Firefox Journal

What is it?

Right now it uses Firefox 3.  So you’ll have to download that and try it out.  The download is only 8 megs, so just try it out.

We’re taking advantage of Firefox’s new Places system, which is basically storing history, bookmarks, annotations, and tags in a local sqlite database.

The Journal takes over as your homepage.  What?  You read that a homepage isn’t useful? Yes, well this isn’t a “homepage”, it’s a journal and according to wikipedia a journal is a daily record of events or business.

Go, read the Firefox Journal wiki page.  The instructions are easy: download, run, grab the extension, and you’re done!

What is the Journal doing?

We have lots of plans for the Journal, but lets start with the basics.


The Journal rewrites history!  For the better of course, that’s the only reason anyone would rewrite history… The Journal tries to write your history to you like you’d want to read it.  It’s trying to change what you do into an adventure instead of a log, as if Theodore Roosevelt was writing for your browsing history.

For example, my browsing history might look like this:

Theodore Roosevelt – Google Search
Theodore Roosevelt
Theodore Roosevelt
Battle of San Juan Hill
Battle of San Juan Hill

When it could look like this:

Searched for: Theodore Roosevelt
Found: Theodore Roosevelt
Fought in the: Theodore Roosevelt » War In Cuba
Fought at the: Battle of San Juan Hill
Charged up the: Battle of San Juan Hill » Kettle Hill

Obviously, I’m adding actions to the history that are fictitious but still quite possible.  By understanding URLs and websites the Journal can optimize the view of your history; shorten URLs, improve titles, remove useless URLs.

Look at your current browser history

Go ahead right now and open up your browsers history.  Ctrl-H is usually the access key assigned to your browsers history.  Firefox will open up a sidebar with folders for different time periods and a small search.  Epiphany does a much better job with a separate window for looking at your history and some grouping by host name is helpful, much better than the grouping by date that Firefox does.

However any of the current systems are only logging your history, and for what?  How often do you use that log?  Probably not very often and I think that’s because it’s not actually written for you to use.  Well we’re changing that, by writing the history in a way that’s useful for you to use.

Getting those links back

I’ve been using the Journal now for about 2 weeks and I was able to write this entire blog entry without hitting the network once.  All the links I needed were available from the Journal’s view of my history.  The search uses the internal Firefox search methods so it’s quite good at using multiple terms and finding the right thing.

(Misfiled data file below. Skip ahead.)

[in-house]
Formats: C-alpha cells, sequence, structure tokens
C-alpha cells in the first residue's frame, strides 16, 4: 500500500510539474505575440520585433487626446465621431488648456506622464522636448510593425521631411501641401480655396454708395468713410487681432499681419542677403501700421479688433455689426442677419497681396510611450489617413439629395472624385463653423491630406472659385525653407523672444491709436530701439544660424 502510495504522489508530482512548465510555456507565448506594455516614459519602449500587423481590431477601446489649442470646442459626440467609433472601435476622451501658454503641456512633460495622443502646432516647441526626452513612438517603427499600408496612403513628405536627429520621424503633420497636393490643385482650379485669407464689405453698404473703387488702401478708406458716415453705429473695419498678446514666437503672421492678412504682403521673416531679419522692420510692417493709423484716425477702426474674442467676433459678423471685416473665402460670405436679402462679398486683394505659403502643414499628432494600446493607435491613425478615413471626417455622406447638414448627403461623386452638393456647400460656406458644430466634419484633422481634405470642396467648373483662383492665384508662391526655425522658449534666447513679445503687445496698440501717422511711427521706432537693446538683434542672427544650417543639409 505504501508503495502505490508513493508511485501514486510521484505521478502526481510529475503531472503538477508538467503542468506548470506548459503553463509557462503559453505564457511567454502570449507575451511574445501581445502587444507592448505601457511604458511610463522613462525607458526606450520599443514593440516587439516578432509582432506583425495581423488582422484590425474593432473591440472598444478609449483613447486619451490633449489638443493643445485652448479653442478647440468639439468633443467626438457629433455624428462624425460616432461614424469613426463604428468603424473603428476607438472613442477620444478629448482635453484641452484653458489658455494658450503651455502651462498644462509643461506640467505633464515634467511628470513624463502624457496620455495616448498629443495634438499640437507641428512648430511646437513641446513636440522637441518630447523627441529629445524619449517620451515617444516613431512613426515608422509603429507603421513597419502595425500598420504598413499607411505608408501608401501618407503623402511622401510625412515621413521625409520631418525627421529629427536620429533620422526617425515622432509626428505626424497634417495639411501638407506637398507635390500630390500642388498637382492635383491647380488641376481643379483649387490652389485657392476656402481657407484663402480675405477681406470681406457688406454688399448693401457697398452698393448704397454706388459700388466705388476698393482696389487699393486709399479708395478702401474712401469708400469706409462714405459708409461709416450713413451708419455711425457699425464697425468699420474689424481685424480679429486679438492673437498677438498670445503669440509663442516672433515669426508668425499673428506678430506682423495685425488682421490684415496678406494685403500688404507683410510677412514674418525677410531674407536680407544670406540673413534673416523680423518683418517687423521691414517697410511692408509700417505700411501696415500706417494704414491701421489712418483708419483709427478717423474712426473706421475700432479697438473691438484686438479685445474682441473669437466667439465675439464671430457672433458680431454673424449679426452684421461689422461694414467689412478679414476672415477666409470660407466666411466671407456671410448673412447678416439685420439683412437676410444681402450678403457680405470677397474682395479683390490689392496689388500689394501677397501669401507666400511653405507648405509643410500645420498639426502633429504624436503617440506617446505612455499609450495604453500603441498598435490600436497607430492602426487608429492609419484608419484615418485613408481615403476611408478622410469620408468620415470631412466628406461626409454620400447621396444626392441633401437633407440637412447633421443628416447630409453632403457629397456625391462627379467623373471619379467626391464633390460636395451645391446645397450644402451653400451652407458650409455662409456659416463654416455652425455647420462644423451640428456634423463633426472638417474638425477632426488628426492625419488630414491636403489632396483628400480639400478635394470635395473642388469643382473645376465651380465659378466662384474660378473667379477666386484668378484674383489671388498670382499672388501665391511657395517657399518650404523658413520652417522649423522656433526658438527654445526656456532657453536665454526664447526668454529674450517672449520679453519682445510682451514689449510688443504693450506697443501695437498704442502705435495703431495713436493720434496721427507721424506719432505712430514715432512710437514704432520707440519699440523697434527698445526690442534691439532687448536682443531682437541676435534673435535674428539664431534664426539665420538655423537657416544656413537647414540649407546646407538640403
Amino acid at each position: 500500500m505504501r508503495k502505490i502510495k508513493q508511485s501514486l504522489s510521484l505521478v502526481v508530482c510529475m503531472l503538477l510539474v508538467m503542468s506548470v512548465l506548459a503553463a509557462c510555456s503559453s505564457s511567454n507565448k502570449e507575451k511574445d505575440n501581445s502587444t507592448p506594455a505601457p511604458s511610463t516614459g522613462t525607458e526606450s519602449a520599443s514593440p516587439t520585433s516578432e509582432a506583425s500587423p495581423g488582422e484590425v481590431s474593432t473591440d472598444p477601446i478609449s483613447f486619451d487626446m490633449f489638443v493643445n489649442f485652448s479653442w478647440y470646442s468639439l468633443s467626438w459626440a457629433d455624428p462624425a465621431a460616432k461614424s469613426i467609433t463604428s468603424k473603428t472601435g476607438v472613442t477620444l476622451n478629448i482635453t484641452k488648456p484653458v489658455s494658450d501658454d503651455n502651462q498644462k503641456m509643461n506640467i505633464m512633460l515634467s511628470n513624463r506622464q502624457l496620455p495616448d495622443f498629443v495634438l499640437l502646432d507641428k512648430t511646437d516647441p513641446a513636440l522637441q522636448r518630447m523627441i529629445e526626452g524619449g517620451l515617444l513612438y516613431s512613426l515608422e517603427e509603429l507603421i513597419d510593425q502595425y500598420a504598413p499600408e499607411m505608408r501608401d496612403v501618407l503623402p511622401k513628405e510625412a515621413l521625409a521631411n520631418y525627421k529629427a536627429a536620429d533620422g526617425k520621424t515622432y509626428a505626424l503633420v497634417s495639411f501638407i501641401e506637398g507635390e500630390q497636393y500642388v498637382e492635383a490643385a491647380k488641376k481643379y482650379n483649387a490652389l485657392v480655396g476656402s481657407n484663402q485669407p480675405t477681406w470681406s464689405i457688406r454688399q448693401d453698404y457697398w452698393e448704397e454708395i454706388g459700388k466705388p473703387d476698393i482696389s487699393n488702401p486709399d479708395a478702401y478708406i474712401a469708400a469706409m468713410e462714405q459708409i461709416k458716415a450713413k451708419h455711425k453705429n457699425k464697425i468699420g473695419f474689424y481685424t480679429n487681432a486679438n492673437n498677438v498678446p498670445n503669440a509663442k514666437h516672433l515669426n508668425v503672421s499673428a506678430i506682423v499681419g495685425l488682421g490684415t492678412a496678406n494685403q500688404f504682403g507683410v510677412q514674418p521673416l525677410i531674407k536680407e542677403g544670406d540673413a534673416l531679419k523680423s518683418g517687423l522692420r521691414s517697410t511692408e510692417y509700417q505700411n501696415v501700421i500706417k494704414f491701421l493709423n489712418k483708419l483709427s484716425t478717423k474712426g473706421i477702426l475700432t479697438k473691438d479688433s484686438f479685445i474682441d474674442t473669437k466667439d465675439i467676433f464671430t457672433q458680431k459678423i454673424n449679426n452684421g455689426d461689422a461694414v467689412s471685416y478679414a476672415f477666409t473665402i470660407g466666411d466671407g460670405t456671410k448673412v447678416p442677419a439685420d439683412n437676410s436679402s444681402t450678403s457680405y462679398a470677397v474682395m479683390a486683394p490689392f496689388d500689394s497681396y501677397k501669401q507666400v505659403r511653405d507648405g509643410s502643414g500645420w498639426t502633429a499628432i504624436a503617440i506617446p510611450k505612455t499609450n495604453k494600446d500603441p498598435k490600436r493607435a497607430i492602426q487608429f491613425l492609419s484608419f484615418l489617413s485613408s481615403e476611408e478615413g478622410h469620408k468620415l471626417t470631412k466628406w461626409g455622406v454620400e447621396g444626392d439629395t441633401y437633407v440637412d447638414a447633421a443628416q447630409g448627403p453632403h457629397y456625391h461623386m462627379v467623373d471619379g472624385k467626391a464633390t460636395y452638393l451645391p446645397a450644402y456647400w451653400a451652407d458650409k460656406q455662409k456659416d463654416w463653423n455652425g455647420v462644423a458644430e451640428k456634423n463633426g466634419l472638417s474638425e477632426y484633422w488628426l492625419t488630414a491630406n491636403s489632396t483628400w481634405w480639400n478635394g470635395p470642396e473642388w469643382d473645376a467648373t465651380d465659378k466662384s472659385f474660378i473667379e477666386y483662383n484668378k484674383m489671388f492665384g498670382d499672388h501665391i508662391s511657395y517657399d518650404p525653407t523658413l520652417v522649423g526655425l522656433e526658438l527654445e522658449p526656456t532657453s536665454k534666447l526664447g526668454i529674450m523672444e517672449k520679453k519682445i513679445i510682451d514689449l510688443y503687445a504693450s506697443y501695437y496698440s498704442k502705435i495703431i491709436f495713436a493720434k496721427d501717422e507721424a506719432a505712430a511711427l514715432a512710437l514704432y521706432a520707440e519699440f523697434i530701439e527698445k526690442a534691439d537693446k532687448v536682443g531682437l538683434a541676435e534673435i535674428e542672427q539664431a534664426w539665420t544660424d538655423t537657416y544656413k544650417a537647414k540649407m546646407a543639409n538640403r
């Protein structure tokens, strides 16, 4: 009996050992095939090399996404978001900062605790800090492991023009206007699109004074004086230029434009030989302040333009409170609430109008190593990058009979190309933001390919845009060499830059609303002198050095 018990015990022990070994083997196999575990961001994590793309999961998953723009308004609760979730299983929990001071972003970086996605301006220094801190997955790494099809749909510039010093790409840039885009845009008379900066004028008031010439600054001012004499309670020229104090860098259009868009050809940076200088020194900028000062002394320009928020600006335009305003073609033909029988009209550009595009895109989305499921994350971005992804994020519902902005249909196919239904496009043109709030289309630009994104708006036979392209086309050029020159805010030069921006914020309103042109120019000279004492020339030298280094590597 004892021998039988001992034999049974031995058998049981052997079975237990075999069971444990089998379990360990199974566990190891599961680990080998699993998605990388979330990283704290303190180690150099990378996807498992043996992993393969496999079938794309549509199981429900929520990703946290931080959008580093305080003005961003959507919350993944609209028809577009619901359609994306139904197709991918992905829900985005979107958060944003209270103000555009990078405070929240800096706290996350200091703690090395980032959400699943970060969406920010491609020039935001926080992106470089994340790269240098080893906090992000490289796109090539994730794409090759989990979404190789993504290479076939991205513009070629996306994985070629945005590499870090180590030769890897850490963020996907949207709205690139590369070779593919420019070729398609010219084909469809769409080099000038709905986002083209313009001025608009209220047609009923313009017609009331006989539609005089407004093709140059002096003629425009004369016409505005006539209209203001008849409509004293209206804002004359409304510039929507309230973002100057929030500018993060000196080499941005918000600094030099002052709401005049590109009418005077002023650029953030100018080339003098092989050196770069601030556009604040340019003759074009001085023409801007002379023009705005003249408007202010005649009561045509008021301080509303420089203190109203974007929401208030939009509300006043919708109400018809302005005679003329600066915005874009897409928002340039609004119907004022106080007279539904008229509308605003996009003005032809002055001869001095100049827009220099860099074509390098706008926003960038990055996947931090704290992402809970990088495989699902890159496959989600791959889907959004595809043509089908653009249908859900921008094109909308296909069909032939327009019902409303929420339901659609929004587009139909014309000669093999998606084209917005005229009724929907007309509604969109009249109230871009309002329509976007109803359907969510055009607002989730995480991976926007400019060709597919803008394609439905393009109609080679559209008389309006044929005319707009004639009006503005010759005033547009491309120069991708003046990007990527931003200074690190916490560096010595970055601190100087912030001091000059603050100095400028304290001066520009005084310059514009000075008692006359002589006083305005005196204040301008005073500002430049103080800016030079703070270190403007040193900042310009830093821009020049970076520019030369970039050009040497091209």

So check out the code and try out the Journal.  Next up are other enhancements of the history, making it active with site information via RSS, grabbing microformats to save addresses and phone numbers.


Web Browser Homepage Observations

I’ve been looking over the comments from the earlier Web Browser Homepage post and there were certainly a large number of people who said they were using about:blank, mostly for speed reasons as well as the distraction reason. And some other interesting situations / use cases that people mentioned happening, here’s a quick breakdown.

Persistent Browser Sessions was a topic touched upon a number of times by different people.  Having the browser know what sessions you used last time and bringing those back after a crash or having it remember a state you want to have every time you open the web browser.

Dirk mentioned using Wikipedia:Random as a homepage where you always end up learning something new, which I thought was a really cool idea.

Lots of people use or or the firefox equivalent start page.

Many people use a local file:// link to bookmarks.html or another local page of links and useful things they maintain

Straight up about: (which I didn’t know existed) gives a quick loading page that reminds you what version you’re running.

Several mentions of Speed Dial from Opera, which I have to say looks very nice.

Some people use planet, which probably loads fairly quickly and keeps you up with what’s happening in your world / universe.

Bill had an interesting solution of using the about:blank page with custom sidebar of file:// links, lots of speed and the ability to jump off to new places.

A couple mentions of using bookmarks page also with specials tags like “workflow”, i.e. links you’d go to often

Many people used the set | of | tabs | for | homepage which opens multiple pages in different tabs at once, several people mentioned that the order of the pages was very important.  Some people even put in the about:blank at the end of their list of tabs so they have the last one ready to go somewhere new.

Custom web homepage of the /~clarkbw/ variety.  Dan and Jesse had some really interesting and different ones.

Other people used news sites like or because they are pretty fast and they want to get a glimse of what’s happening in the world before start something.